Weaker jobs, weaker innovation. Exploring the temporary employment-product innovation nexus, di Cetrulo, Cirillo, Guarascio, 2018 Febbraio
Nota trimestrale sulle tendenze dell’occupazione IV trimestre 2017, Istat marzo 2018
Effetto Jobs act: cosa dicono i dati, di Boeri-Garibaldi, marzo2018, Lavoce.info
Academic Careers and Fertility Decisions, di Maria De Paola, Roberto Nisticò, Vincenzo Scoppa (GEN 2021)
We investigate how academic promotions affect the propensity of women to have a child. We use administrative data on the universe of female assistant professors employed in Italian universities from 2001 to 2018. We estimate a model with individual fixed effects and find that promotion to associate professor increases the probability of having a child by 0.6 percentage points, which translates into an increase by 12.5% of the mean. This result is robust to employing a Regression Discontinuity Design in which we exploit the eligibility requirements in terms of research productivity introduced since 2012 by the Italian National Scientific Qualification (NSQ) as an instrument for qualification (and therefore promotion) to associate professor. Our finding provides important policy implications in that reducing uncertainty on career prospects may lead to an increase in fertility.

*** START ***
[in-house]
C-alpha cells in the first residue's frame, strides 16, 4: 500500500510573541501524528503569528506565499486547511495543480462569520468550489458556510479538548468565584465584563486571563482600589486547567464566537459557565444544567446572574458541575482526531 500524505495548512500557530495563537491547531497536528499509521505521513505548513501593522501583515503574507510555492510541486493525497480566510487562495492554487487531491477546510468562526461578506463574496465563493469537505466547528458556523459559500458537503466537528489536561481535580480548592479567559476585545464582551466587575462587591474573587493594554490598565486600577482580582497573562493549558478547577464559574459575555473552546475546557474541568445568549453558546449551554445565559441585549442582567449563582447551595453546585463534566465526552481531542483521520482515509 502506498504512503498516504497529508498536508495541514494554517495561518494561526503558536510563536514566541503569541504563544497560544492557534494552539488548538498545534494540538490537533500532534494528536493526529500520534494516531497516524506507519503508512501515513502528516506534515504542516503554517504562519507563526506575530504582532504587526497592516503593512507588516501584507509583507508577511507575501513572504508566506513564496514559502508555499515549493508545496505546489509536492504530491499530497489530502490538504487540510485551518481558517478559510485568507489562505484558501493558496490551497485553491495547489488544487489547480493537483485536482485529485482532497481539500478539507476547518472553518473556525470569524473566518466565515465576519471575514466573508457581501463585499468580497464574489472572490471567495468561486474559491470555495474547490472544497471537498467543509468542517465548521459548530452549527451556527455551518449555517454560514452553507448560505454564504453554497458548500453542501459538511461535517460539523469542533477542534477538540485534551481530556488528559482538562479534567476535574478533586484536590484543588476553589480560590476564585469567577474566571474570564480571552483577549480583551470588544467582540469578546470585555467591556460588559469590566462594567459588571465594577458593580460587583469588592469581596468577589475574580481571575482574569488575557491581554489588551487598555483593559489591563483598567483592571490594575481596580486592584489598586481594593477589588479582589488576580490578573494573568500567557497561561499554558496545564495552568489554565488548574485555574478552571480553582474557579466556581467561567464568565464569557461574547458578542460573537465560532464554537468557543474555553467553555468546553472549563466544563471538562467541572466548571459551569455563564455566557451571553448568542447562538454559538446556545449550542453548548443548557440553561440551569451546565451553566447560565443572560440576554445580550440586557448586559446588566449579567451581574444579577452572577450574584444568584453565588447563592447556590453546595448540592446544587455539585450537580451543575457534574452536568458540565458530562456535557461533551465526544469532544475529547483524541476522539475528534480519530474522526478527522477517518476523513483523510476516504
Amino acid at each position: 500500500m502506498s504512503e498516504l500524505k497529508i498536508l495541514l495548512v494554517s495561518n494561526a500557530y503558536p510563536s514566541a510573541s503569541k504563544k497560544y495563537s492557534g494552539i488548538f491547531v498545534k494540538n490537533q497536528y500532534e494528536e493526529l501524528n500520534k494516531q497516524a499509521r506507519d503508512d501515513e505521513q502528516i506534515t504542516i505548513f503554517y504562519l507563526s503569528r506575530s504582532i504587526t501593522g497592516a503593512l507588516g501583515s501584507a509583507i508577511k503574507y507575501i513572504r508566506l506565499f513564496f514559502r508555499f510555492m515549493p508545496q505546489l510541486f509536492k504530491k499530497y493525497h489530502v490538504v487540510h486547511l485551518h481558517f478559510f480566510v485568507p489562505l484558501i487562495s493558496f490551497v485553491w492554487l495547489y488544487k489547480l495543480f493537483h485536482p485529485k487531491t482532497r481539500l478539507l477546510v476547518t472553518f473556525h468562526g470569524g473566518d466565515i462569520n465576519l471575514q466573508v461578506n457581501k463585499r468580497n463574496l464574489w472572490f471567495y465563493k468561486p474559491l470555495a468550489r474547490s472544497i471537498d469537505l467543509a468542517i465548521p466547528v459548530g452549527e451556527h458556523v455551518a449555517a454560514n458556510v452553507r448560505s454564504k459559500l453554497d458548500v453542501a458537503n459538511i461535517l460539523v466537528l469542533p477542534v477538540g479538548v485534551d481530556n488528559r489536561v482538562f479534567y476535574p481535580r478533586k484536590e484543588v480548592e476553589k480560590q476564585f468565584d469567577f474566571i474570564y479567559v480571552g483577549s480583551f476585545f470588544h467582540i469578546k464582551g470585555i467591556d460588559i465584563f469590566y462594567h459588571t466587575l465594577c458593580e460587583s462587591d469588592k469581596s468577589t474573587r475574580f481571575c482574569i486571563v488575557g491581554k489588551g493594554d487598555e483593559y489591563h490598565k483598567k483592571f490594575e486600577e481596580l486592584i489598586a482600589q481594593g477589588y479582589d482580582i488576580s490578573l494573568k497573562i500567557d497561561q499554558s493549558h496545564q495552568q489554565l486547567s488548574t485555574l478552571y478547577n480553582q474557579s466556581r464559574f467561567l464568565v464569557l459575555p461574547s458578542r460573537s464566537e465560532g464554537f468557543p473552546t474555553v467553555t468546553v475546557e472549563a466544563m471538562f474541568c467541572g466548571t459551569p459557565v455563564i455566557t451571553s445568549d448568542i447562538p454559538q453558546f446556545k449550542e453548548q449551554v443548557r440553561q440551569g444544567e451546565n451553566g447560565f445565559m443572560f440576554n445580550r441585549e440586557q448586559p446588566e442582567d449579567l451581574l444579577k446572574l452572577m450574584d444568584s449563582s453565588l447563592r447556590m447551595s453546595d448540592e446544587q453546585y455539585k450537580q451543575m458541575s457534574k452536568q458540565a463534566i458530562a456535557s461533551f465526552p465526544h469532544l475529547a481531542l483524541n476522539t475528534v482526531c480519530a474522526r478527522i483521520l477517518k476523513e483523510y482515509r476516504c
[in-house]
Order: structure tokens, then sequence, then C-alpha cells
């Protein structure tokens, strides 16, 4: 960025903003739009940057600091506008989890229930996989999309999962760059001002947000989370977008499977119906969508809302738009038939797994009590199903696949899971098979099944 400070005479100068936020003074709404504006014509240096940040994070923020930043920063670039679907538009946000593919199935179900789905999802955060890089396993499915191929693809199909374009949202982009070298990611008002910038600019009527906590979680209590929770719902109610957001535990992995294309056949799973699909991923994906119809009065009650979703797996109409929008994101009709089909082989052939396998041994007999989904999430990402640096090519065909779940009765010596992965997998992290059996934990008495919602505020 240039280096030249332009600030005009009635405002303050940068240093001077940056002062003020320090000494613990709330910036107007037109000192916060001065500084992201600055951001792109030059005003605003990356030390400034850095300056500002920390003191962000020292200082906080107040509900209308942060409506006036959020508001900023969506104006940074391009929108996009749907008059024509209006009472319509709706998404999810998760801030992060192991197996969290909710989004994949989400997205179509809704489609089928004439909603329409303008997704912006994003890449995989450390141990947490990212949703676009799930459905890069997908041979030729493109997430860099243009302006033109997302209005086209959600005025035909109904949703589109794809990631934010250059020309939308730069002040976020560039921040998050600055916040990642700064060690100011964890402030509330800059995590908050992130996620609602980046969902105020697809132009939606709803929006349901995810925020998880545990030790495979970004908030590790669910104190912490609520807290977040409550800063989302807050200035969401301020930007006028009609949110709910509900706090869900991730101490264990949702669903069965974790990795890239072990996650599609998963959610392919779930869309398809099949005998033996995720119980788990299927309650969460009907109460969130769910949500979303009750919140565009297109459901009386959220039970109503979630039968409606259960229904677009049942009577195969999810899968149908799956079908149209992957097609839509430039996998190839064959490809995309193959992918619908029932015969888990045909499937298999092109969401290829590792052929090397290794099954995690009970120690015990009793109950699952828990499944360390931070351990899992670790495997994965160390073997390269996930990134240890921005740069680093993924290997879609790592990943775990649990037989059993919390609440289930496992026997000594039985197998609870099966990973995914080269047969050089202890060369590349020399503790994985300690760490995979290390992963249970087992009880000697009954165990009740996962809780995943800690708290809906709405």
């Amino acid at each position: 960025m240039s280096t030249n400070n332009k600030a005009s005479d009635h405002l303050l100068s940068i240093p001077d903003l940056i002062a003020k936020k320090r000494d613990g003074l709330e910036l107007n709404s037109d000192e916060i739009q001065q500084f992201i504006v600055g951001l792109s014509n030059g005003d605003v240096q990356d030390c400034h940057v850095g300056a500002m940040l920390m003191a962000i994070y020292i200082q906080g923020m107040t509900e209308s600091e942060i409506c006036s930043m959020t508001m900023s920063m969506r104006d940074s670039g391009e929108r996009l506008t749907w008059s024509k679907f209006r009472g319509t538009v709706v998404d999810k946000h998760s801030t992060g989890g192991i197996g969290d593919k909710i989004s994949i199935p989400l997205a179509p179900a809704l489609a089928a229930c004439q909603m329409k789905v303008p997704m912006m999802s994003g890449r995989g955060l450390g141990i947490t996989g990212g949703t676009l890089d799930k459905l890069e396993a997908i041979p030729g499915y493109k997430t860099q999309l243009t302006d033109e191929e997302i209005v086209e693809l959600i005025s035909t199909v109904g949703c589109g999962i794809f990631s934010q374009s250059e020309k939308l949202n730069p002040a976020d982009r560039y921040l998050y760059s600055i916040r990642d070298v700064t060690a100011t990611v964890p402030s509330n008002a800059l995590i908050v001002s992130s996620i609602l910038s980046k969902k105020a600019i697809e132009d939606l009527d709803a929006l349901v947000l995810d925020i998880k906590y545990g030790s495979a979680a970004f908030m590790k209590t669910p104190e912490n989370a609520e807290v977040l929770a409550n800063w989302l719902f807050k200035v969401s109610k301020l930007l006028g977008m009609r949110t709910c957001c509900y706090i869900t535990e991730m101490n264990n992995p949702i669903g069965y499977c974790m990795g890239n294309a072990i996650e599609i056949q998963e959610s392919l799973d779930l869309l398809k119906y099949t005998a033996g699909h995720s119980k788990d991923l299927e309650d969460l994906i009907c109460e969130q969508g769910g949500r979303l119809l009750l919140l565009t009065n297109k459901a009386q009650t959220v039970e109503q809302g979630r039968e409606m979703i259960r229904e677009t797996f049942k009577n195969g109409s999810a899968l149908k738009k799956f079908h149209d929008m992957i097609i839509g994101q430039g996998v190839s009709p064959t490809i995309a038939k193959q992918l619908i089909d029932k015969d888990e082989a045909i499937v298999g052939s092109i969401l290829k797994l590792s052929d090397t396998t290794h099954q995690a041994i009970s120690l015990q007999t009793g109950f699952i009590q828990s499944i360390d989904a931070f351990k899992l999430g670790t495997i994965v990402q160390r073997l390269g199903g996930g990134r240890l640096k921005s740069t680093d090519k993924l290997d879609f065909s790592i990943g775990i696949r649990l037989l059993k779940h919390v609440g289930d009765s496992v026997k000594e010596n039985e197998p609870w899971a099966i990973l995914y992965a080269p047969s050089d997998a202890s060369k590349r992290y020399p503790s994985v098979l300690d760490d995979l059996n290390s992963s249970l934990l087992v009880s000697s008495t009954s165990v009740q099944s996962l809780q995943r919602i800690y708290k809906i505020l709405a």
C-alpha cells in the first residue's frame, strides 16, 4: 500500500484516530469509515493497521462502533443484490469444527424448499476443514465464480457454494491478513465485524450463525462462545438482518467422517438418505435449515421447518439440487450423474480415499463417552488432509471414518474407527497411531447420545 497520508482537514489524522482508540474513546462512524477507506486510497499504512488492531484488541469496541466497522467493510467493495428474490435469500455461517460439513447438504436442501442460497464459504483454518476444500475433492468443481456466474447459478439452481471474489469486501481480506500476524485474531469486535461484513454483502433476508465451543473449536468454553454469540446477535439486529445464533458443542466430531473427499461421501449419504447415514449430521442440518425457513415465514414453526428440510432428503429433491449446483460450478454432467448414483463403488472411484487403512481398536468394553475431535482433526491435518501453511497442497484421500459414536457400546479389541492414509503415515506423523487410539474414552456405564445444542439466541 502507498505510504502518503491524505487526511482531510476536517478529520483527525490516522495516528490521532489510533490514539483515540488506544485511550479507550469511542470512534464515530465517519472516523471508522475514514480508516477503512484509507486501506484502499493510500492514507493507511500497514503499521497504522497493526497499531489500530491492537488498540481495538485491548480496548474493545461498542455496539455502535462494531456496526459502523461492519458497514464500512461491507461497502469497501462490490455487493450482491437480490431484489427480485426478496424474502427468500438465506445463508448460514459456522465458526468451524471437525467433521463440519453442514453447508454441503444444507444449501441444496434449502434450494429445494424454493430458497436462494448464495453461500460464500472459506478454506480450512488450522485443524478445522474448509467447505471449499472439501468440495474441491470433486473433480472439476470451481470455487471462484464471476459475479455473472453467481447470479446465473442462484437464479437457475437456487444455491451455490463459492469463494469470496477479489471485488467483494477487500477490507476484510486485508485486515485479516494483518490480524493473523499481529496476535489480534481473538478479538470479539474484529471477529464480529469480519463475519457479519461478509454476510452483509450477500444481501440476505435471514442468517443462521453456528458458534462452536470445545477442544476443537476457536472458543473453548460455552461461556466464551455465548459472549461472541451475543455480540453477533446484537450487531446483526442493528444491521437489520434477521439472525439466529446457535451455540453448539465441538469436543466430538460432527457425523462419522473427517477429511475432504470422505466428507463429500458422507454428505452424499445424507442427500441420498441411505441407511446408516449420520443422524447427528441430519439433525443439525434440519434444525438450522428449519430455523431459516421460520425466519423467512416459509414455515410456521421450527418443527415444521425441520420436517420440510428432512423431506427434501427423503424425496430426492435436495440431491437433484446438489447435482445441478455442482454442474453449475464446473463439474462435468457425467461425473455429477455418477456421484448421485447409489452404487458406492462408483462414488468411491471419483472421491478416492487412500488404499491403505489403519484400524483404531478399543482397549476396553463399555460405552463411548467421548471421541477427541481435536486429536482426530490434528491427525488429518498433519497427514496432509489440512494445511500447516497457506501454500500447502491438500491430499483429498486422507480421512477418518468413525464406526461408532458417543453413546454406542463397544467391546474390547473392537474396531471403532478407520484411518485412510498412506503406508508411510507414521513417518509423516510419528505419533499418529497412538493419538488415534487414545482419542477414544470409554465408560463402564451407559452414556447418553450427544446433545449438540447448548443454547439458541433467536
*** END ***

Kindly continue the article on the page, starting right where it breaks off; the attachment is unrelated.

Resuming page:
Heterogeneous Paths to Stability, di Edoardo Di Porto, Cristina Tealdi (APRILE 2022)
We investigate how the flexibility of temporary contracts affects the probability of young workers to be upgraded into permanent employment. Theoretically, we explore the workers’ career development in response to the change in flexibility within a search and matching model; empirically, we exploit an Italian labour market reform which increased flexibility in a difference in differences framework. We find that new entrants in the labour market who have been affected by the reform experienced a decrease in the conversion rate of approximately 12.5 percentage points in the first months after the reform, and of 5.1 percentage points over a year, compared to unaffected peers. This effect is particularly strong among women and low-educated workers employed in low productive firms in the Center/South of Italy. Worryingly, the lower conversion rate leads to a 25% wage penalty even two years down the workers’ career paths.